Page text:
NEW YORK -- As the calendar flips and flips and flips some more, Jesse Orosco can't help but notice the change. The former Mets reliever and Major League Baseball's all-time pitching appearances leader, Orosco lives in California these days, but flies back to New York every now and then for autograph shows or Mets events. From time to time, people on the street recognize him, but not like they did in 1986.
Back then, Orosco and the Mets were kings of the city, capturing New York in a way that no Mets club before or after has ever quite done. So Orosco, like many of his contemporaries, is anxious for what promises to be the most comprehensive reunion of '86 World Series champion Mets ever. The team expects all but a handful of players and coaches to return for a 30th anniversary celebration running Friday through Sunday at Citi Field.
"It's going to be great," Orosco said in a recent telephone interview. "We look forward to it and we appreciate what the Mets do for us, keeping our names out there and bringing us all together. It think it's a treat for the fans to check out the old guys' memories."
From Darryl Strawberry to Dwight Gooden, Davey Johnson to Keith Hernandez, Mookie Wilson to Lee Mazzilli, the Mets expect a significant turnout for their Citi Field reunion. The highlight is an on-field ceremony scheduled for at 6:15 p.m. ET on Saturday, an hour before that night's game against the Dodgers and it will be streamed exclusively on mets.com.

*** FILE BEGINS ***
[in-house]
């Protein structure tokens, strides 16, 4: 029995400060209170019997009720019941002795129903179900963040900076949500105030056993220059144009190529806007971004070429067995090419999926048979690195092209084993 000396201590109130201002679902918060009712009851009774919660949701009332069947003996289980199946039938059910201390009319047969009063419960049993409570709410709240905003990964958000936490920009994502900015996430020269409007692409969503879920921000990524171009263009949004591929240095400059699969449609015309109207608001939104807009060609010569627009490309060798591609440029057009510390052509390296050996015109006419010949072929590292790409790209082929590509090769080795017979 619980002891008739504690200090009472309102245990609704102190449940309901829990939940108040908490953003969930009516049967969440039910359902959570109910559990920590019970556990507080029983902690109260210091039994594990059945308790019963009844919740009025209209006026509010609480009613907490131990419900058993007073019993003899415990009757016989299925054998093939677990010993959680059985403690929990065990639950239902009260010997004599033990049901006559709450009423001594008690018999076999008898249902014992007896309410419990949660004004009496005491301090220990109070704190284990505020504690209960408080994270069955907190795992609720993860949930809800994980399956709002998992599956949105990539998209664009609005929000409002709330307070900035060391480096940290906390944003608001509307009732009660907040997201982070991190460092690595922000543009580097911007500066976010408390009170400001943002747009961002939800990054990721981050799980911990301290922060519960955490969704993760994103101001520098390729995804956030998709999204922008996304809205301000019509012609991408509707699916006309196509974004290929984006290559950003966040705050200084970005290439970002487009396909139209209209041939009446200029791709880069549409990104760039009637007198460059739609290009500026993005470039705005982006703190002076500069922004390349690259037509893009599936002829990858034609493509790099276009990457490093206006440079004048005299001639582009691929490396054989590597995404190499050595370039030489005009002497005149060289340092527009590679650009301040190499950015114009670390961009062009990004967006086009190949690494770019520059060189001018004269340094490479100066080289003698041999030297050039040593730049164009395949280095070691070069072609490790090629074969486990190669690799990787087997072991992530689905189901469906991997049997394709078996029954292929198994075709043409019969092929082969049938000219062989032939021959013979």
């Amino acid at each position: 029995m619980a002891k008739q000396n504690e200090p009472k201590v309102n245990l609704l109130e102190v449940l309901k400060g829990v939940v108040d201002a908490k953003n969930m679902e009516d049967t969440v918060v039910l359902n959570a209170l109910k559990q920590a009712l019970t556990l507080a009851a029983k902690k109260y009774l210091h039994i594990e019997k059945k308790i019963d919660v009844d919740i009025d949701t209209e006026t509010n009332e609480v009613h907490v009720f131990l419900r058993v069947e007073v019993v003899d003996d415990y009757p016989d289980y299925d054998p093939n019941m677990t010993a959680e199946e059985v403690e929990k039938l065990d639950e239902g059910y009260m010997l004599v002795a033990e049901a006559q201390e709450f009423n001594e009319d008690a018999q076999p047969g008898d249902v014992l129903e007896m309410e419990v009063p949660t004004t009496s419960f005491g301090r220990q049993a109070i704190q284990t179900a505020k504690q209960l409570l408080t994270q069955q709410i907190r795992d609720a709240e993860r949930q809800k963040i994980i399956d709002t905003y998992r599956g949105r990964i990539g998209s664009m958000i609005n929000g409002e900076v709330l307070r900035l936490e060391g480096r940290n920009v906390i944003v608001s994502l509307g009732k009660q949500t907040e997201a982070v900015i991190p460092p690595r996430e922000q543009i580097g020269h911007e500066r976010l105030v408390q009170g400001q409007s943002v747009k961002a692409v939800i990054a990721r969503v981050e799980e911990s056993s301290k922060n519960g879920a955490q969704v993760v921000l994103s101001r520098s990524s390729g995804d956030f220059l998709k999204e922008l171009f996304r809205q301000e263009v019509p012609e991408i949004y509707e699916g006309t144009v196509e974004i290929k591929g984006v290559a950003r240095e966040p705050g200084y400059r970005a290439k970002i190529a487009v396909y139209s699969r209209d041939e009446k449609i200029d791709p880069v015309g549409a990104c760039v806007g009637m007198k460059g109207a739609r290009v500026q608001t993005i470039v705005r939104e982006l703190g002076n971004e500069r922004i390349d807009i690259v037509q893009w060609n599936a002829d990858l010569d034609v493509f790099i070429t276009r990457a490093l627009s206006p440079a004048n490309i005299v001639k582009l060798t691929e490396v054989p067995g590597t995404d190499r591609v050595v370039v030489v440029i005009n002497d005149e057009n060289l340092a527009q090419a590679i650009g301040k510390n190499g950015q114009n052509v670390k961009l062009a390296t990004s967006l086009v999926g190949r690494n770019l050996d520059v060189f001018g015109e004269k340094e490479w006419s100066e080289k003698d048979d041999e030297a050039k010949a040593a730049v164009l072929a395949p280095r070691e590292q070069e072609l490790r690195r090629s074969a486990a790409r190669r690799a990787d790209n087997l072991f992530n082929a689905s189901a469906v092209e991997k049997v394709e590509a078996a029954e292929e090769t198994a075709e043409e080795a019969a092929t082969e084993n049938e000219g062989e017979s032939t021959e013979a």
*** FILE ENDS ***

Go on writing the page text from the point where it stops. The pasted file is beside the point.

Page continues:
The crowds and fanfare should be a throwback to what Orosco and his teammates experienced in 1986, at a time when they all but owned the city.
"In '86, as players, we couldn't walk anywhere," Orosco said. "We'd get mobbed. We were current at the time. That was the team, man, and fans were so supportive. They stopped us where we were in our tracks to give us the support. As time goes on, it slowly fades a bit. I walk around and fans still recognize me, but not like before. And I can understand. They're all 30 years or 25 years younger than me. But it's still a feel-good story every time fans come in and reach out to us later in our careers."
A rock of the '86 team, Orosco was a key player in one of its most iconic images: the pitcher throwing his glove in the air and falling to his knees, as catcher Gary Carter sprinted to the mound and jumped into his arms following the final out of World Series Game 7 against the Red Sox.
These days, Orosco remains in close touch with Strawberry and Gooden, and sees Hernandez and Ron Darling and others on occasion. Even so, he struggles to imagine what it will be like to have nearly all of the '86 Mets back on one field again.
"It's like a reunion," Orosco said. "When we appear every five years doing something, we get to see what everybody looks like, what changes happen. So we get to have some fun. We'll have some fun talking about things and just reminiscing. It was just a great squad of guys. We had a great time playing ball together and we put a world championship together. The guys were characters back then. They're characters today. I think it's more fun telling stories as time goes on."
Anthony DiComo has covered the Mets for MLB.com since 2008. Follow him on Twitter @AnthonyDiComo and Facebook, and listen to his podcast. This story was not subject to the approval of Major League Baseball or its clubs.